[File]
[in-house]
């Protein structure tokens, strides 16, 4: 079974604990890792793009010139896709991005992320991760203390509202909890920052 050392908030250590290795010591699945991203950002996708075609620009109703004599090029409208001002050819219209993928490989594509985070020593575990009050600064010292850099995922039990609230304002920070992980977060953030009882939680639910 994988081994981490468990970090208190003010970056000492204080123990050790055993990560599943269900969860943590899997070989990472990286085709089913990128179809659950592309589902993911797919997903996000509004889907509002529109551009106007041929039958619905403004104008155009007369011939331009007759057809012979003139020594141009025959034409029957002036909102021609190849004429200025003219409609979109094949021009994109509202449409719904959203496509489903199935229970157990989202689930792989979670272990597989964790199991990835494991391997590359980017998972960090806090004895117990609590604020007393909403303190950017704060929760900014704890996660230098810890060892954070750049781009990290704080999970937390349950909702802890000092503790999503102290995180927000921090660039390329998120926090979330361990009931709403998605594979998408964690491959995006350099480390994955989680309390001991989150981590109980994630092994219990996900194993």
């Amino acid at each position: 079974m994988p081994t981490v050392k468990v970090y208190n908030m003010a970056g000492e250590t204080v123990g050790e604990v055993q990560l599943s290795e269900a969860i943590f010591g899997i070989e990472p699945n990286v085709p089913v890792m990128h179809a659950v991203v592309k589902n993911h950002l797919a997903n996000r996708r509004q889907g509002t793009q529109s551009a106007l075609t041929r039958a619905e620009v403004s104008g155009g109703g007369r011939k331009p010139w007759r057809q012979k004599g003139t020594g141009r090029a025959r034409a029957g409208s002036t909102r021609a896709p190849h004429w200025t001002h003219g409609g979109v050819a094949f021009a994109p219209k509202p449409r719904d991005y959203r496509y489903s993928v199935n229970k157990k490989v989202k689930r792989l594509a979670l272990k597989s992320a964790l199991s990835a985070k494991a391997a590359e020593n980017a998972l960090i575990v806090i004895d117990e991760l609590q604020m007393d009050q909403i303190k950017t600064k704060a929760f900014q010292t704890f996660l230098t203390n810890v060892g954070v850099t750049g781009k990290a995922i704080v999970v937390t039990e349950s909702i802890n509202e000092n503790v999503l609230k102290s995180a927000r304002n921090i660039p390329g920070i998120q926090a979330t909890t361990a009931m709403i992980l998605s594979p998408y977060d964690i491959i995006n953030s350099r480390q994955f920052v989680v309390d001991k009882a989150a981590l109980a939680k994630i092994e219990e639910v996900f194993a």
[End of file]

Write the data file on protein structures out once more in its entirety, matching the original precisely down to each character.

[in-house]
């Protein structure tokens, strides 16, 4: 079974604990890792793009010139896709991005992320991760203390509202909890920052 050392908030250590290795010591699945991203950002996708075609620009109703004599090029409208001002050819219209993928490989594509985070020593575990009050600064010292850099995922039990609230304002920070992980977060953030009882939680639910 994988081994981490468990970090208190003010970056000492204080123990050790055993990560599943269900969860943590899997070989990472990286085709089913990128179809659950592309589902993911797919997903996000509004889907509002529109551009106007041929039958619905403004104008155009007369011939331009007759057809012979003139020594141009025959034409029957002036909102021609190849004429200025003219409609979109094949021009994109509202449409719904959203496509489903199935229970157990989202689930792989979670272990597989964790199991990835494991391997590359980017998972960090806090004895117990609590604020007393909403303190950017704060929760900014704890996660230098810890060892954070750049781009990290704080999970937390349950909702802890000092503790999503102290995180927000921090660039390329998120926090979330361990009931709403998605594979998408964690491959995006350099480390994955989680309390001991989150981590109980994630092994219990996900194993």
């Amino acid at each position: 079974m994988p081994t981490v050392k468990v970090y208190n908030m003010a970056g000492e250590t204080v123990g050790e604990v055993q990560l599943s290795e269900a969860i943590f010591g899997i070989e990472p699945n990286v085709p089913v890792m990128h179809a659950v991203v592309k589902n993911h950002l797919a997903n996000r996708r509004q889907g509002t793009q529109s551009a106007l075609t041929r039958a619905e620009v403004s104008g155009g109703g007369r011939k331009p010139w007759r057809q012979k004599g003139t020594g141009r090029a025959r034409a029957g409208s002036t909102r021609a896709p190849h004429w200025t001002h003219g409609g979109v050819a094949f021009a994109p219209k509202p449409r719904d991005y959203r496509y489903s993928v199935n229970k157990k490989v989202k689930r792989l594509a979670l272990k597989s992320a964790l199991s990835a985070k494991a391997a590359e020593n980017a998972l960090i575990v806090i004895d117990e991760l609590q604020m007393d009050q909403i303190k950017t600064k704060a929760f900014q010292t704890f996660l230098t203390n810890v060892g954070v850099t750049g781009k990290a995922i704080v999970v937390t039990e349950s909702i802890n509202e000092n503790v999503l609230k102290s995180a927000r304002n921090i660039p390329g920070i998120q926090a979330t909890t361990a009931m709403i992980l998605s594979p998408y977060d964690i491959i995006n953030s350099r480390q994955f920052v989680v309390d001991k009882a989150a981590l109980a939680k994630i092994e219990e639910v996900f194993a």